Learning the grammar of a language means more than just learning its system of speech sounds and linguistic forms. In her semester question-blogpost Soonja Choi, research professor at the Department of Linguistics, explores the relationship between language and thought.
Endowed with innate capacity and brain mechanisms, babies master the grammar of their native language within just a few years. By 10-12 months, they are tuned into the speech sounds of their native language, and disregard those of nonnative languages. From about 18 months, their vocabulary starts to grow rapidly and by 3-4 years, children have mastered the basic grammar of the language, producing full-fledged sentences. Children achieve this amazing feat naturally and spontaneously, as long as they are exposed to the language in meaningful face-to-face social interaction with caregivers.
Learning a system of meaning
Learning the grammar of a language means more than just learning its system of speech sounds and linguistic forms. It also means learning its system of meaning (semantics), a particular way of organizing and representing things and events in the world. Semantic systems are by no means universal. This is true even of a fundamental cognitive domain such as spatial relation of objects. For example, in German (and English), object relations [‘apple IN bowl’/’apple AUF/ON plate’; ‘finger IN ring’/’ring AUF/ON finger’] are classified topologically, in terms of whether X is contained by Y (=IN) or not (=AUF/ON). But this seemingly straight-forward classification is not universal. Korean, for example, takes a very different approach in dividing up object relations: Its classification system is based on whether X fits tightly with Y (=KKI) or not (=NEH). Thus, in Korean, putting ring ON finger and putting finger INTO a ring are conceptualized as same relation whereas in German, they are of different (or even ‘opposite’) types. These spatial words/concepts are acquired very early in life, thus the corresponding viewpoints can get deeply embedded in the way we think about objects and relations in everyday life.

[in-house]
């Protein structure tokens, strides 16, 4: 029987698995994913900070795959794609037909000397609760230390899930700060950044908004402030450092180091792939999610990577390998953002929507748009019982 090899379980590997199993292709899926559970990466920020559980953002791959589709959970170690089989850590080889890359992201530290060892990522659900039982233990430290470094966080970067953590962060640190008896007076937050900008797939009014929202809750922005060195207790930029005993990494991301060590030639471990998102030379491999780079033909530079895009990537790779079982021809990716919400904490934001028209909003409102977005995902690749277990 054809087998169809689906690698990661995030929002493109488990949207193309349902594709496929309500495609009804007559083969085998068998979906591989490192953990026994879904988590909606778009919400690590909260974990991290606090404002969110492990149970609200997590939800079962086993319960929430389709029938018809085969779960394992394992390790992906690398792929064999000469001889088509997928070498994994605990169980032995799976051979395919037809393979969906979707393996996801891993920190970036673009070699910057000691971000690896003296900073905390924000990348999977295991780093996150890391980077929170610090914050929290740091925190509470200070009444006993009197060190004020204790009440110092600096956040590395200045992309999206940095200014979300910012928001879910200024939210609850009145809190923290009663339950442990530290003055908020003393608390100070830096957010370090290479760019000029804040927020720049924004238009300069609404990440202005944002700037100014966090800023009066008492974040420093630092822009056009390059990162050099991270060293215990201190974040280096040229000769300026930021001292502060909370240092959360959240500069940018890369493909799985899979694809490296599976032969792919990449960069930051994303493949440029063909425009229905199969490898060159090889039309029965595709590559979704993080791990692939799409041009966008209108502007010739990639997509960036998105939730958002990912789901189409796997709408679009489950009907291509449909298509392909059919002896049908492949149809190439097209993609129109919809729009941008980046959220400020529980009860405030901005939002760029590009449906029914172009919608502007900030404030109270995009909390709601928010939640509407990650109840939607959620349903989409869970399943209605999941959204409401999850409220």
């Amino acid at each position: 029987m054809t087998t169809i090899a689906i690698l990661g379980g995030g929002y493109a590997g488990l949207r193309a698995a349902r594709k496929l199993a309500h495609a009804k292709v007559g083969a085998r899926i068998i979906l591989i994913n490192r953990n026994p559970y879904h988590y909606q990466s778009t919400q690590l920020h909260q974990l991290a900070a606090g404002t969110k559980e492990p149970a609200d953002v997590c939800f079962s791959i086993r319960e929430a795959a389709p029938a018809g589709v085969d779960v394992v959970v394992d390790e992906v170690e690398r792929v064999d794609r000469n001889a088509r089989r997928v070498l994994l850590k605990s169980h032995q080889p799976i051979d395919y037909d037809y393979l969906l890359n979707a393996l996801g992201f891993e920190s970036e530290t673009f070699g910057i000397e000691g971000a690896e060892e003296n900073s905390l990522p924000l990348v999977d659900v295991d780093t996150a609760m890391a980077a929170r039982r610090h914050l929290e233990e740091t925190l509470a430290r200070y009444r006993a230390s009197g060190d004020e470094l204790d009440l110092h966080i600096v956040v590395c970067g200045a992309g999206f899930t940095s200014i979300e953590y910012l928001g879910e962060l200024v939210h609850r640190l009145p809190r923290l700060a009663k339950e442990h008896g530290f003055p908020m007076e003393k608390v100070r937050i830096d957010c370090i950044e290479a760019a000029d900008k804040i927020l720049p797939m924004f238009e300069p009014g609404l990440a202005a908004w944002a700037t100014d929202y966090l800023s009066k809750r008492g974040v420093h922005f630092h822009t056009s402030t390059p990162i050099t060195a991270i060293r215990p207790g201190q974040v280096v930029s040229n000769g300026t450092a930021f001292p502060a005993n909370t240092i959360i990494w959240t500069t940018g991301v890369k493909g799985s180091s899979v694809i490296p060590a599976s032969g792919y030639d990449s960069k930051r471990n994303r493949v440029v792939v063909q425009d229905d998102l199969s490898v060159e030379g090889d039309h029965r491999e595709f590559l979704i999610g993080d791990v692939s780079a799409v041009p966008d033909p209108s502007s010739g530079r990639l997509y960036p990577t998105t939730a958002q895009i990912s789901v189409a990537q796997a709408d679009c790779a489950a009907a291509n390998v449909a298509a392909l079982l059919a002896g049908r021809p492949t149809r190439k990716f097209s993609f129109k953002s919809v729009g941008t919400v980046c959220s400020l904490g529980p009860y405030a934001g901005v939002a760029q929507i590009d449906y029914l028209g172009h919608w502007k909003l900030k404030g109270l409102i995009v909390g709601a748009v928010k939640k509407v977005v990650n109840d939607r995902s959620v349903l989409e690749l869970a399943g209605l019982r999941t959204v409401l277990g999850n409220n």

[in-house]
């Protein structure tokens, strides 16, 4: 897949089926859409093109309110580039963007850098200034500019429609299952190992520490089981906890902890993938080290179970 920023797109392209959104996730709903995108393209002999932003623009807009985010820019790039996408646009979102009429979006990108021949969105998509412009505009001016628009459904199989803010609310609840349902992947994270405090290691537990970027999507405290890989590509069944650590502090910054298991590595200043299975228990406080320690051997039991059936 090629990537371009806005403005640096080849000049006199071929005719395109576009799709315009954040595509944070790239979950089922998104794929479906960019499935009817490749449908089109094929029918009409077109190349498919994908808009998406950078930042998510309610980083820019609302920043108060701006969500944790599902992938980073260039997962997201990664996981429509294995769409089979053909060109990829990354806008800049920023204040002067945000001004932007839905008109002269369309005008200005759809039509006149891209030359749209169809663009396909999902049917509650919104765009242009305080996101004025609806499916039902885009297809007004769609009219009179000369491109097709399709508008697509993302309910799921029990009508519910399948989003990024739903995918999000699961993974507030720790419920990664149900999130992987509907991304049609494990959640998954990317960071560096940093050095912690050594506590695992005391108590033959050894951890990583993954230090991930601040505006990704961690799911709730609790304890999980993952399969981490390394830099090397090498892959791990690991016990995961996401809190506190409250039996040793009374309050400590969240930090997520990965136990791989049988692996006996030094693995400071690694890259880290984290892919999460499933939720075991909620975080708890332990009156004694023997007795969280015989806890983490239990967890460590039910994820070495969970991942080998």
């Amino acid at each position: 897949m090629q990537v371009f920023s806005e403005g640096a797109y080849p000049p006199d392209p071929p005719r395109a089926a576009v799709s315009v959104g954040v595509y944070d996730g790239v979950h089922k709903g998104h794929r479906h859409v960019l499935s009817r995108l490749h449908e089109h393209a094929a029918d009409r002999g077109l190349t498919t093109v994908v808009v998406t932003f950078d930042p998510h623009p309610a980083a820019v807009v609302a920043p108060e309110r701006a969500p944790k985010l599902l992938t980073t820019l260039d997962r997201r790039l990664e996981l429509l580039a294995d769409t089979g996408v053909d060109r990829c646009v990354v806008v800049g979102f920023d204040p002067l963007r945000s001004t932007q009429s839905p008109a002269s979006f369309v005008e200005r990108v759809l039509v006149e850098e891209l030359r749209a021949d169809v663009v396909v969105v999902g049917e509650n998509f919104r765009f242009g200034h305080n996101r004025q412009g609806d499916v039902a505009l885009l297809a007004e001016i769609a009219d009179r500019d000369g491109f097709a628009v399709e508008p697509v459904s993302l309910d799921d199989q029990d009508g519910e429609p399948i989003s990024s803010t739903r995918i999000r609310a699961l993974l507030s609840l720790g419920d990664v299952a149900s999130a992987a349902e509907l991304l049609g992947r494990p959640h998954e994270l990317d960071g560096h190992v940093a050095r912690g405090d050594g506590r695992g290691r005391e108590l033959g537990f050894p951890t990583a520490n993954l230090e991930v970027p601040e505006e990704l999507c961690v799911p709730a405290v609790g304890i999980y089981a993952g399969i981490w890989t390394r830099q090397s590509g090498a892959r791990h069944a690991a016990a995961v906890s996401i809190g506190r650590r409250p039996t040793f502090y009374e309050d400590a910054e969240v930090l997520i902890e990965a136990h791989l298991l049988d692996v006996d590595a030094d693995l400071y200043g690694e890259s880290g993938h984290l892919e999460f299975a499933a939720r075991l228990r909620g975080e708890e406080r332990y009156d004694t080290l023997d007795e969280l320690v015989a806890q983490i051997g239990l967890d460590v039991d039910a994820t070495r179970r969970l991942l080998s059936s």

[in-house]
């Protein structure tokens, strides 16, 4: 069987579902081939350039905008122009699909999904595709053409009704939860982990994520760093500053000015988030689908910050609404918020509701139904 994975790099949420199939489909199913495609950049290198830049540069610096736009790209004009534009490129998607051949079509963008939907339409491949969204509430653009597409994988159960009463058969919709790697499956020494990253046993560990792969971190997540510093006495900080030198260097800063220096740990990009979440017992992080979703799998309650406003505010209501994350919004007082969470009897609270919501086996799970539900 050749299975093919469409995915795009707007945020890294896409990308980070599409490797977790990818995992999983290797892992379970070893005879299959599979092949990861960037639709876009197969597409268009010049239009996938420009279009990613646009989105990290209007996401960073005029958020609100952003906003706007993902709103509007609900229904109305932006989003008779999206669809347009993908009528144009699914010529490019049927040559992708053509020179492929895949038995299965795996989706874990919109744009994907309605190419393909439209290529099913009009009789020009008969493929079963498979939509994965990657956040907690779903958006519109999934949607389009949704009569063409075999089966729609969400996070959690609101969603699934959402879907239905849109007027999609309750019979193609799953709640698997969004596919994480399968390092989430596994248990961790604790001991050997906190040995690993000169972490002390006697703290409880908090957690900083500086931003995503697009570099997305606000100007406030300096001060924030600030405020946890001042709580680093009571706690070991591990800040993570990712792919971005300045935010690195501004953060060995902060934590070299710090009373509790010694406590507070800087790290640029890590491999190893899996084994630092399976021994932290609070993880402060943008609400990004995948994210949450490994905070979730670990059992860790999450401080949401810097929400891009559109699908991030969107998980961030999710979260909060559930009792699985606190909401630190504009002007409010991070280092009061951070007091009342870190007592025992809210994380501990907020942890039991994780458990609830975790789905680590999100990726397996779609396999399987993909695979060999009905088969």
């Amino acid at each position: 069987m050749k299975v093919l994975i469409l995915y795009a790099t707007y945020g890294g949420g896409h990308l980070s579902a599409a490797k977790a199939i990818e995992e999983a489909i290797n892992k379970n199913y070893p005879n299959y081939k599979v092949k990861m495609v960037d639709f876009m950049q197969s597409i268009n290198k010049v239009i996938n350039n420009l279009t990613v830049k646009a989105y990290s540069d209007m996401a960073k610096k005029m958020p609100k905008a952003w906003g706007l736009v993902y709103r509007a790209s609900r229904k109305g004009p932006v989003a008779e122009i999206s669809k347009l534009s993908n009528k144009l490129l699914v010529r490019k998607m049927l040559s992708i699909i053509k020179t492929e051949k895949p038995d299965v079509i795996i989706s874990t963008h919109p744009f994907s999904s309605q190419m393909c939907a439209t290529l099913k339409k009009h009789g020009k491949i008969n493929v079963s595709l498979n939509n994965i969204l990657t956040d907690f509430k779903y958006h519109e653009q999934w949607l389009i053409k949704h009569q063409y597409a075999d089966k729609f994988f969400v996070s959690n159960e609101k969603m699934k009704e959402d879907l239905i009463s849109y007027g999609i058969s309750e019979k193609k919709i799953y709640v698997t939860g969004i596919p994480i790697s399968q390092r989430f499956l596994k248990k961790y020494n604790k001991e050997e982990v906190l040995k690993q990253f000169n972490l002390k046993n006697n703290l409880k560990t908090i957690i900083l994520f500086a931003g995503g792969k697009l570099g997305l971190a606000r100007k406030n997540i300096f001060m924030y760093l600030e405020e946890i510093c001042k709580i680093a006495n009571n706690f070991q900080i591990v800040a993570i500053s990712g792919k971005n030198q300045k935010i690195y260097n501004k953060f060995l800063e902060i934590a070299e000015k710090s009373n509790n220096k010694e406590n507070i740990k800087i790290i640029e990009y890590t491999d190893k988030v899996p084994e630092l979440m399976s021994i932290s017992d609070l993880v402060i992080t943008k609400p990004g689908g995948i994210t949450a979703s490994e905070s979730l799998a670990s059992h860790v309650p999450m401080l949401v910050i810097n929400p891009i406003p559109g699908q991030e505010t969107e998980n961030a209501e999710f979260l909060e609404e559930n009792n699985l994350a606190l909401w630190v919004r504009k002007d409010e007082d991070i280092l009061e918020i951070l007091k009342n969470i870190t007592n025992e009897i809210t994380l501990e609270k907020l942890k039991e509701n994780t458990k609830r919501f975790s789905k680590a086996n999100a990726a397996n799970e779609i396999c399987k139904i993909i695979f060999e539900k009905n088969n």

What is the relationship between language and thought?
In the last few decades, until 1990’s, the predominant theory was that language and thought/cognition are separate entities and that universal cognition precedes and guides language development. But more recent studies suggest that the two are intricately related: The relationship is reciprocal, one influencing the other from virtually the beginning of life. While infants have the same cognitive and perceptual foundation, there is growing evidence that language-specific grammar at all levels (phonology, semantics, syntax) affect the way we organize and perceive the world in a subtle but significant way. More specifically, language directs young children’s attention to specific properties of the world over others as they master their native language, and the language-specific categorization of speech sounds, object relations, and events can become an attentional default even in nonlinguistic contexts. My earlier studies as well as those recently conducted with colleagues at University of Vienna (funded by WWTF) suggest that depending on how much a semantic concept is entrenched in one’s language, it can significantly affect one’s memory and cognition, not only in tasks explicitly requiring linguistic processing but also in indirect tasks that does not require it. In other words, the language we speak can have far-reaching effects on the way we perceive and categorize the world as well as remember our experiences.
Research on language and thought makes an important contribution to our multi-lingual society, both local and global: The more clearly we understand how language affects our thinking process, the better we understand the extent to which speakers of different languages may differ in viewing the world. The research and its findings also contribute to improving education of children in multi-lingual contexts and promote better communication across different language groups.